Gail: I have seen so much more made of this character with delightful silent turns and takes. If only Simotes had lavished on Louise the endless comic business he gave to the leading roles!
And why did Simotes use Irving Berlin music instead of the song Coward wrote for this show? Surely when you buy the rights to do Private Lives the rights to the song go with it, while the Berlin tunes would have had to be permitted, and paid for, separately.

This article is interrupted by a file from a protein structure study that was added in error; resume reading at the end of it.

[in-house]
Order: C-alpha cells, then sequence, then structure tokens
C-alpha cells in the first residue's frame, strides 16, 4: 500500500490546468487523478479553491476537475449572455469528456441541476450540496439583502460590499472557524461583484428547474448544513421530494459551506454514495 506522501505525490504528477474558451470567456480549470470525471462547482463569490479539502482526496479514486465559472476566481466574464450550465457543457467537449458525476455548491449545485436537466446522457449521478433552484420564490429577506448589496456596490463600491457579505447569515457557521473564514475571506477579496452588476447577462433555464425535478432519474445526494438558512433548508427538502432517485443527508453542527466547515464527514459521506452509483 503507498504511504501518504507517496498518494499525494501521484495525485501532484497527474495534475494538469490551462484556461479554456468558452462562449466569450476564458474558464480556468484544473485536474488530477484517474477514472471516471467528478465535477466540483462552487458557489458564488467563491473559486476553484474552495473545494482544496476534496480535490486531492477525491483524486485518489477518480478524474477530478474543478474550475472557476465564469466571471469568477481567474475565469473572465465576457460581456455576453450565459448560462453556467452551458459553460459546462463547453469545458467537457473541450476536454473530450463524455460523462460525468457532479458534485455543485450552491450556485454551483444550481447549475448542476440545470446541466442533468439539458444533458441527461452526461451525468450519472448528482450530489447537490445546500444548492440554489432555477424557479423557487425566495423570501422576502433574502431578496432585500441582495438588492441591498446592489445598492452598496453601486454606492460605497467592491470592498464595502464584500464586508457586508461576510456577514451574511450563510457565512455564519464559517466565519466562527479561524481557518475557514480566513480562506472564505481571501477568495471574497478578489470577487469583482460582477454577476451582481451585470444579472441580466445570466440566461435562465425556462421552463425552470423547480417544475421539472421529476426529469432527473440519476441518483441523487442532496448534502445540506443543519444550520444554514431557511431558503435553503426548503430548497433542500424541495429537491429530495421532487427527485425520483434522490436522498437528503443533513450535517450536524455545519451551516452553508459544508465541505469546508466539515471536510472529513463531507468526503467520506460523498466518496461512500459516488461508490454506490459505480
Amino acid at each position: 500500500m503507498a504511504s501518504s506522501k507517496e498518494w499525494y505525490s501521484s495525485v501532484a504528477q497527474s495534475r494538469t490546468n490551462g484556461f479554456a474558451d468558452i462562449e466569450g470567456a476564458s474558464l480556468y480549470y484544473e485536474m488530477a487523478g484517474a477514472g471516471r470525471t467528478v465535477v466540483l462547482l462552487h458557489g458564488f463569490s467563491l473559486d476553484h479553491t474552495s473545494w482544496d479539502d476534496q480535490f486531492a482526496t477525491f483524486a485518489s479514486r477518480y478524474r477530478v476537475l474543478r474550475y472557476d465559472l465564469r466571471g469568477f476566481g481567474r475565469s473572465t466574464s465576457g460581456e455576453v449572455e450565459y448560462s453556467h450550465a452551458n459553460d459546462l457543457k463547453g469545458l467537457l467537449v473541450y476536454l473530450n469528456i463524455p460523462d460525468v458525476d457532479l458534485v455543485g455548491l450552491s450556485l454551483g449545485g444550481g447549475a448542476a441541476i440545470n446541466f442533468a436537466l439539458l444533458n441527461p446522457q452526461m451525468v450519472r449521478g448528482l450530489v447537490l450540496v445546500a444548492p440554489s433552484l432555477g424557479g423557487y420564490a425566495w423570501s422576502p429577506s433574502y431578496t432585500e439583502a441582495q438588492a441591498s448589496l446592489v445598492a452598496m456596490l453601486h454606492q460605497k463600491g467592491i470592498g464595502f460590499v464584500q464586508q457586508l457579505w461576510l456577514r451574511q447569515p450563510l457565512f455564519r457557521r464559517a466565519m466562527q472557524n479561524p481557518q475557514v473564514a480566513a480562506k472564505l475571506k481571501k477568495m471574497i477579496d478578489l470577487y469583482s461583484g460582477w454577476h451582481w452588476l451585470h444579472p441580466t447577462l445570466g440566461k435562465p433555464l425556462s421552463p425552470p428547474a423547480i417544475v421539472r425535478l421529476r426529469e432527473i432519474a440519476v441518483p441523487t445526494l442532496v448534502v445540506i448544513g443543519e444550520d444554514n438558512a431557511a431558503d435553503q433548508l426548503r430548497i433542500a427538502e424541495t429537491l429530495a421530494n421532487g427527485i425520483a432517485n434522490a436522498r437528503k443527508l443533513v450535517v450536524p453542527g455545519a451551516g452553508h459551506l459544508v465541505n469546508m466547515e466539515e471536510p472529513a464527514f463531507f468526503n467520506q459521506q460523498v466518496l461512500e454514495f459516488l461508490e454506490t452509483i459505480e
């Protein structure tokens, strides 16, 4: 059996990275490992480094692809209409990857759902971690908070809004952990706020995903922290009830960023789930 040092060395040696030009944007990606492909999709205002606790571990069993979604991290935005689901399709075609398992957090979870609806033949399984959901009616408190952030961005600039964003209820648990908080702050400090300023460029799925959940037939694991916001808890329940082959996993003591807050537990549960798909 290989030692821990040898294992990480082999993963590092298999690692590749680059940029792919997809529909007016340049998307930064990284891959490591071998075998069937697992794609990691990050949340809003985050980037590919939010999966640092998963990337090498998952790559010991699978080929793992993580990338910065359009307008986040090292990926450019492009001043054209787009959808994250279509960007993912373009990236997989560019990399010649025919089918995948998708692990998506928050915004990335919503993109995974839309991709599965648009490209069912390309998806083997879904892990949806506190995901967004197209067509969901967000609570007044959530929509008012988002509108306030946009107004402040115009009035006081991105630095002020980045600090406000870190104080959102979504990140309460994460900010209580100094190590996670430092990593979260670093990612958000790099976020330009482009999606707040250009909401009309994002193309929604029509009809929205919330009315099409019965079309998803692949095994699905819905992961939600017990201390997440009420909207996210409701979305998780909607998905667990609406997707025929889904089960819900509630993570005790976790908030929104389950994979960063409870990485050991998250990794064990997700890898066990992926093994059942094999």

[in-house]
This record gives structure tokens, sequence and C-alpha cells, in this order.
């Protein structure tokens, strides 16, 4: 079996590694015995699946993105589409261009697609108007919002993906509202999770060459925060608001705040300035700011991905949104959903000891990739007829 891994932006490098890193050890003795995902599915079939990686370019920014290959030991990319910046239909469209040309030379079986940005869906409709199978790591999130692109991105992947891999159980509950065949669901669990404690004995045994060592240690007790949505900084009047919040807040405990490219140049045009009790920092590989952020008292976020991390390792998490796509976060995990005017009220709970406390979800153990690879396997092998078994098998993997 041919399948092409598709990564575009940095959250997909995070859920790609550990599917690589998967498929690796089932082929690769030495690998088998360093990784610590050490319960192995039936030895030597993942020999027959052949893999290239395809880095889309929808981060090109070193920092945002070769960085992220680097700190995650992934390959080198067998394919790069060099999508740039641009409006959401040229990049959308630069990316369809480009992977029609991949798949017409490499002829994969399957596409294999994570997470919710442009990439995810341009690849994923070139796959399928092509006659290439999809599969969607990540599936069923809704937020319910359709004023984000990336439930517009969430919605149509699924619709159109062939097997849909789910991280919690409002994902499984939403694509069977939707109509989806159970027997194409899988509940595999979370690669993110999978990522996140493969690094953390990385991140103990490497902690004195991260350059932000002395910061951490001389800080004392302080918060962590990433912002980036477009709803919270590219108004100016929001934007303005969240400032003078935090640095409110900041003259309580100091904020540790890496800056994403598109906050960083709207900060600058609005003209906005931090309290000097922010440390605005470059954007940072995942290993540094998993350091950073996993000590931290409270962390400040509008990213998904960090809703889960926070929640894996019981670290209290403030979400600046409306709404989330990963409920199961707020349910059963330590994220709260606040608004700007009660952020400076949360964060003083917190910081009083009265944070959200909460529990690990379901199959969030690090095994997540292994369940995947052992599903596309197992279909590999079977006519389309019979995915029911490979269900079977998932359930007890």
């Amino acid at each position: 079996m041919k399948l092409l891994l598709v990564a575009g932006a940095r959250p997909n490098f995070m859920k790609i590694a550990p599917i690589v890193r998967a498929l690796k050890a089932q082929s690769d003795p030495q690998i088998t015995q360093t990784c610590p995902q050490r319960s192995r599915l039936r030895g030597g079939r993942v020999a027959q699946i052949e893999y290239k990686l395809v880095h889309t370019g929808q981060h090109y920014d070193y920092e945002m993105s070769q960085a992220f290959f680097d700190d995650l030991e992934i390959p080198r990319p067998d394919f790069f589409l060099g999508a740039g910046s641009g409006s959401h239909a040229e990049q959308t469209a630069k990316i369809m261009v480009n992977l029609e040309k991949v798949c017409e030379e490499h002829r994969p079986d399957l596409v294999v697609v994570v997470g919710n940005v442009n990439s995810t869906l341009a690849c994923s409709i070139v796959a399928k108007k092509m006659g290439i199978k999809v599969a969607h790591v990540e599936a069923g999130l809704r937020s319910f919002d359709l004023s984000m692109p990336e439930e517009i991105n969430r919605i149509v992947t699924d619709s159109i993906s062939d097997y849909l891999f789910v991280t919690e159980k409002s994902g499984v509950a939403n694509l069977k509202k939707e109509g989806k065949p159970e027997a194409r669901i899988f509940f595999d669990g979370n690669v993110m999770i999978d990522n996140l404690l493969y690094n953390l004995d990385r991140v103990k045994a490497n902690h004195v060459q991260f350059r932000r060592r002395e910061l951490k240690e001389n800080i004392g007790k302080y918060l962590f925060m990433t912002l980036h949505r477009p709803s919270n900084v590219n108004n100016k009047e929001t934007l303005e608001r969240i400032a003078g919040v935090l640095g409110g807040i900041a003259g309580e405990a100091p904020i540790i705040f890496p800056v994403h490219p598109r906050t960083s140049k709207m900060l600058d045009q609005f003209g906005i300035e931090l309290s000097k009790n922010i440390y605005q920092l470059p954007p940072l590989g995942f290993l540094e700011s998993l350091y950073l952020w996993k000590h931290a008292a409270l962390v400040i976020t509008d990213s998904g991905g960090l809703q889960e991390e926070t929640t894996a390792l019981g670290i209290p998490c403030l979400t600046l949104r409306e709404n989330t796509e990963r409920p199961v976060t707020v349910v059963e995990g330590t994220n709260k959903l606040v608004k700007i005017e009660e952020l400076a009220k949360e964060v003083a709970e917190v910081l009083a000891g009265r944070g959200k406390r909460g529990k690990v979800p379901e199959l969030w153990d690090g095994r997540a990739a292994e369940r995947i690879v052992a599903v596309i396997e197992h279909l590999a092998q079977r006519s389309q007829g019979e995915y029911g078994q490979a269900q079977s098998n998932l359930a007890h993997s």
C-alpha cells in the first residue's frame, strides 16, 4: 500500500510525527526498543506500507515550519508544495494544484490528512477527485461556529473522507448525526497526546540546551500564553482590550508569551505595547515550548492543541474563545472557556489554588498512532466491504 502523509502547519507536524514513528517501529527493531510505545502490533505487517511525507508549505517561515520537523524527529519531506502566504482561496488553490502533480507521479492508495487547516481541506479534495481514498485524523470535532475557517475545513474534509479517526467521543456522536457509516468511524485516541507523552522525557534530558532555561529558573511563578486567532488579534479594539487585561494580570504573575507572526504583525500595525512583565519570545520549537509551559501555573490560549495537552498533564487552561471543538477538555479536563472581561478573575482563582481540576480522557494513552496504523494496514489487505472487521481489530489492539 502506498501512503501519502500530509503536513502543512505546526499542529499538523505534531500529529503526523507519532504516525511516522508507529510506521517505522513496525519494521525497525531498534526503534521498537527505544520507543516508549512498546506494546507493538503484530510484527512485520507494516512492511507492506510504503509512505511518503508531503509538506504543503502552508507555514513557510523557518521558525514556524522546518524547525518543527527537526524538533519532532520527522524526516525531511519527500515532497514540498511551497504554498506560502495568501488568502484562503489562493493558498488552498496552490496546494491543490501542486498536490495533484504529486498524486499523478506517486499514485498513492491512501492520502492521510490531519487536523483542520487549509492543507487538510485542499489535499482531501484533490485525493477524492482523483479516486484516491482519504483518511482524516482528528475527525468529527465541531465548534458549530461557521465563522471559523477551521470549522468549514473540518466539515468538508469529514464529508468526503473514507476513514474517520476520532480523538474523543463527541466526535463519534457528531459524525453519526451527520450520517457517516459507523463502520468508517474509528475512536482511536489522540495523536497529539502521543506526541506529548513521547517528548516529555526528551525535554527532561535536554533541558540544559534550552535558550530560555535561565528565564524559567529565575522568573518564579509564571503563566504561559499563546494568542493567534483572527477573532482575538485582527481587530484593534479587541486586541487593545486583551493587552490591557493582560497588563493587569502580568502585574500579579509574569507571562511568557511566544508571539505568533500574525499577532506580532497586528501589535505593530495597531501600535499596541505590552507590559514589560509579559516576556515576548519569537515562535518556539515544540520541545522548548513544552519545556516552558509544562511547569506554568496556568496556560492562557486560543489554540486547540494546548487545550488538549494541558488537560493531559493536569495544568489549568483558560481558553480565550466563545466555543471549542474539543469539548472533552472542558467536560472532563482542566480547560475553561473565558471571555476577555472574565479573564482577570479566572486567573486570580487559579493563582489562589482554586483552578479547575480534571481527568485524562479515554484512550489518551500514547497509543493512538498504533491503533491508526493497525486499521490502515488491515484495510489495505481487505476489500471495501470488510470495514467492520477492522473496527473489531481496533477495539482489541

Roseann: Patrick Brennan’s sets had a few problems in common with the costumes. They were very attractive (and nicely complemented by James Bilnoski’s lighting), but there were too many elements of sets and props that distracted. In the first act, Elyot and Amanda make several leaps over the railing that separates their terraces, and each time, a large flower-filled urn perched behind them shook precariously, underscoring the fact that it was plastic. From the Champagne bottles poured clear, still water. A large mirror in the second-act set was covered in something like rumpled foil. I understand why a real mirror would have been impossible to use, but this was a sorry solution.